National Category
Biological Sciences
Identifiers
urn:nbn:se:kth:diva-207332 (URN)10.1016/j.ocecoaman.2017.02.009 (DOI)000399846600006 ()2-s2.0-85014272611 (Scopus ID)
Note

QC 20170607

Available from: 2017-06-07 Created: 2017-06-07 Last updated: 2017-06-07Bibliographically approved
Gröndahl, F. & Franzén, D. (2016). A Practical Approach to Integrating Research and Education: A Course Experiment from KTH, Sweden. In: Walter Leal Filho, Susan Nesbit (Ed.), New Developments in Engineering Education for Sustainable Development: (pp. 69-79). Cham: Springer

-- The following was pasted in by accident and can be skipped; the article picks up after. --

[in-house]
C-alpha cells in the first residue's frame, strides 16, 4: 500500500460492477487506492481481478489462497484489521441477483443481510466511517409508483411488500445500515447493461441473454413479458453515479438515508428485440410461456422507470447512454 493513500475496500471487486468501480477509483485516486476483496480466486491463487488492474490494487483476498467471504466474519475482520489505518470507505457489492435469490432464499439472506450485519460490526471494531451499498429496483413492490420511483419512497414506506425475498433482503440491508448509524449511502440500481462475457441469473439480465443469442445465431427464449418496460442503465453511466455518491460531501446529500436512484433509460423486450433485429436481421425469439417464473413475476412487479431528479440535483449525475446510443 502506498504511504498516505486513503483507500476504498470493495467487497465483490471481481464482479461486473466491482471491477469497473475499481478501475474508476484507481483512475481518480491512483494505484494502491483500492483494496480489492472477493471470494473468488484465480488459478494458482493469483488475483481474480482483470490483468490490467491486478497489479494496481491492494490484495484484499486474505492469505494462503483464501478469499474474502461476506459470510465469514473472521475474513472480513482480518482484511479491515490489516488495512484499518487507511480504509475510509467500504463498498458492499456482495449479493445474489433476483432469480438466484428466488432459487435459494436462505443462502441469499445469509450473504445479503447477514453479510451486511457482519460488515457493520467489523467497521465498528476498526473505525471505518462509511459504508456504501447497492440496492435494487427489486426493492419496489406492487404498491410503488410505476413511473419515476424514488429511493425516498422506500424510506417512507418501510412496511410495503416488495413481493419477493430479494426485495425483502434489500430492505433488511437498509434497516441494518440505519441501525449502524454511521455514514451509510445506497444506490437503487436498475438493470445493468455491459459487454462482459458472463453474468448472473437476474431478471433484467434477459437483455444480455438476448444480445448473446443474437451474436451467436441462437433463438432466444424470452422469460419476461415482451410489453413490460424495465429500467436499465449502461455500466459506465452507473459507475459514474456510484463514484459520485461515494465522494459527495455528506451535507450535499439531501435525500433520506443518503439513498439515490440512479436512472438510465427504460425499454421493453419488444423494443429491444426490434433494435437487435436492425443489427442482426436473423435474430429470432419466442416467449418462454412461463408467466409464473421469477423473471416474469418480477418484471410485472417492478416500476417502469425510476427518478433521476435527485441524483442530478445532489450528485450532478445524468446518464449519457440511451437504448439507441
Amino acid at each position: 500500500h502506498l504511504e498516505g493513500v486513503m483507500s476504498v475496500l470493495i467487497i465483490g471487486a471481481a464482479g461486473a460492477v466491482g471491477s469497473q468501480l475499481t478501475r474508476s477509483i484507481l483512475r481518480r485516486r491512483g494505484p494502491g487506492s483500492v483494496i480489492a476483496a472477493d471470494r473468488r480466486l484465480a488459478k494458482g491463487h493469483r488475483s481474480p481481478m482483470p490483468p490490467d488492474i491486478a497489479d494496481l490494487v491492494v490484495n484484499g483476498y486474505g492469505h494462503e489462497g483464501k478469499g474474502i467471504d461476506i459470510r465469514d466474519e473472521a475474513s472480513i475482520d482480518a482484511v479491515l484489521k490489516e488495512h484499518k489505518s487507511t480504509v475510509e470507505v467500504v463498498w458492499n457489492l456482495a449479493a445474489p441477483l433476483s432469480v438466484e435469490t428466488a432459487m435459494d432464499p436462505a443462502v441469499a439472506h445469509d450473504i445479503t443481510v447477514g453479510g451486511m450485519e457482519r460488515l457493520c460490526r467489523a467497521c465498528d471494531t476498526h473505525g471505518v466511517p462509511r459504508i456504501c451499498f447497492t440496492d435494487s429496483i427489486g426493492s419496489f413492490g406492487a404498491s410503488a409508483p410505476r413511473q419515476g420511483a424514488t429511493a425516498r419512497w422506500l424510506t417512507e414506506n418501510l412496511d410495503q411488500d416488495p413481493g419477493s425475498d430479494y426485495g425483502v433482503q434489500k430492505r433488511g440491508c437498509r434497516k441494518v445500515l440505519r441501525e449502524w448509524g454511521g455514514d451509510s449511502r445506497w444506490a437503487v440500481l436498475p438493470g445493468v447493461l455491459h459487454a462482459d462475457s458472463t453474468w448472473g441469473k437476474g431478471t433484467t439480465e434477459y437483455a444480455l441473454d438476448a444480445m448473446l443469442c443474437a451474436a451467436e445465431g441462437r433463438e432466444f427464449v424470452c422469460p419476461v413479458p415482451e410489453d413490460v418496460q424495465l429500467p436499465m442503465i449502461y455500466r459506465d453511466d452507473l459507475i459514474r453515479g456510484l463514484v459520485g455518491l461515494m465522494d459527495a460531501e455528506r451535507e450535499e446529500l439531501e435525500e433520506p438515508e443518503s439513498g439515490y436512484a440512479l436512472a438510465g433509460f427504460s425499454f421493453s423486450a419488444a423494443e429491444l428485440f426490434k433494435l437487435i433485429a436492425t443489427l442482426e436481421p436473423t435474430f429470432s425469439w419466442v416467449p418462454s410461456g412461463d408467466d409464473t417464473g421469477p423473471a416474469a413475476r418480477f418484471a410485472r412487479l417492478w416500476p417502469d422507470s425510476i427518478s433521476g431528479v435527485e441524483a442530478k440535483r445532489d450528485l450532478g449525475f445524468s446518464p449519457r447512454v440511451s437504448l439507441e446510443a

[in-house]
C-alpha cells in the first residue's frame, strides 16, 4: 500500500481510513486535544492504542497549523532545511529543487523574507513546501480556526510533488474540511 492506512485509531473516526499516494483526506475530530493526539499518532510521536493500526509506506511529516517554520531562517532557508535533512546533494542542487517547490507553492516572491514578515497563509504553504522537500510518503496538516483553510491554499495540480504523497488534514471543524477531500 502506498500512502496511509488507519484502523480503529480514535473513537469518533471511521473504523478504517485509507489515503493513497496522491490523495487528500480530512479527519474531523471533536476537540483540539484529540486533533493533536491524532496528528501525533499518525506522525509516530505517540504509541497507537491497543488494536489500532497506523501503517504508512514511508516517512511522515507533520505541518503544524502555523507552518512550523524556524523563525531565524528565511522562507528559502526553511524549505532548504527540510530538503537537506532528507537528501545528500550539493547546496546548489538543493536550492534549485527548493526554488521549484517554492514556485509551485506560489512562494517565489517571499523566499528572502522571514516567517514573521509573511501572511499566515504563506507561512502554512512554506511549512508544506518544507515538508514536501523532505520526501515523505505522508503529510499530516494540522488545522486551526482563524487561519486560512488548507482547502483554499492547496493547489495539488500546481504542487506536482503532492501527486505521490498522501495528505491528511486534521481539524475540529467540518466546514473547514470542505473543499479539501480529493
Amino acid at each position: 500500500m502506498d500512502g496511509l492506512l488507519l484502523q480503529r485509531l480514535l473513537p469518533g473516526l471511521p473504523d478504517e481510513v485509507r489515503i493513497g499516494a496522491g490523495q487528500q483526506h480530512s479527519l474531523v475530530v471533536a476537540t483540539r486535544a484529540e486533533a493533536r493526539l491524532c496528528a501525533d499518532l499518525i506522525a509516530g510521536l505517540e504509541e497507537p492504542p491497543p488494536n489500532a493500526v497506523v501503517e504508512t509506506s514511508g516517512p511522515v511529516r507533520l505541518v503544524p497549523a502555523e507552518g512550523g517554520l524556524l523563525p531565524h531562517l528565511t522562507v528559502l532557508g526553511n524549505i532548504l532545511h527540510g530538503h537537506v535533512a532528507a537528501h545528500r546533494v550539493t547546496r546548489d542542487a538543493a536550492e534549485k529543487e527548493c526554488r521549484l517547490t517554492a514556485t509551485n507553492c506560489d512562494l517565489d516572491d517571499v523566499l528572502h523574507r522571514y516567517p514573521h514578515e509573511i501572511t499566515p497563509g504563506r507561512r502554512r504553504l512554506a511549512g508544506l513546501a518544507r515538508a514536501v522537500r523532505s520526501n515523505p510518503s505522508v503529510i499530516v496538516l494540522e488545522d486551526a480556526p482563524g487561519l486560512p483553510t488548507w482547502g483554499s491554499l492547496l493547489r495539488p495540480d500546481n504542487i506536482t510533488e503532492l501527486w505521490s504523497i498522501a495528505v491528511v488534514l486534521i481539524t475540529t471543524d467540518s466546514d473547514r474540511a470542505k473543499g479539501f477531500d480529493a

Open this publication in new window or tab >>A Practical Approach to Integrating Research and Education: A Course Experiment from KTH, Sweden
2016 (English)In: New Developments in Engineering Education for Sustainable Development / [ed] Walter Leal Filho, Susan Nesbit, Cham: Springer , 2016, p. 69-79Chapter in book (Refereed)
Abstract [en]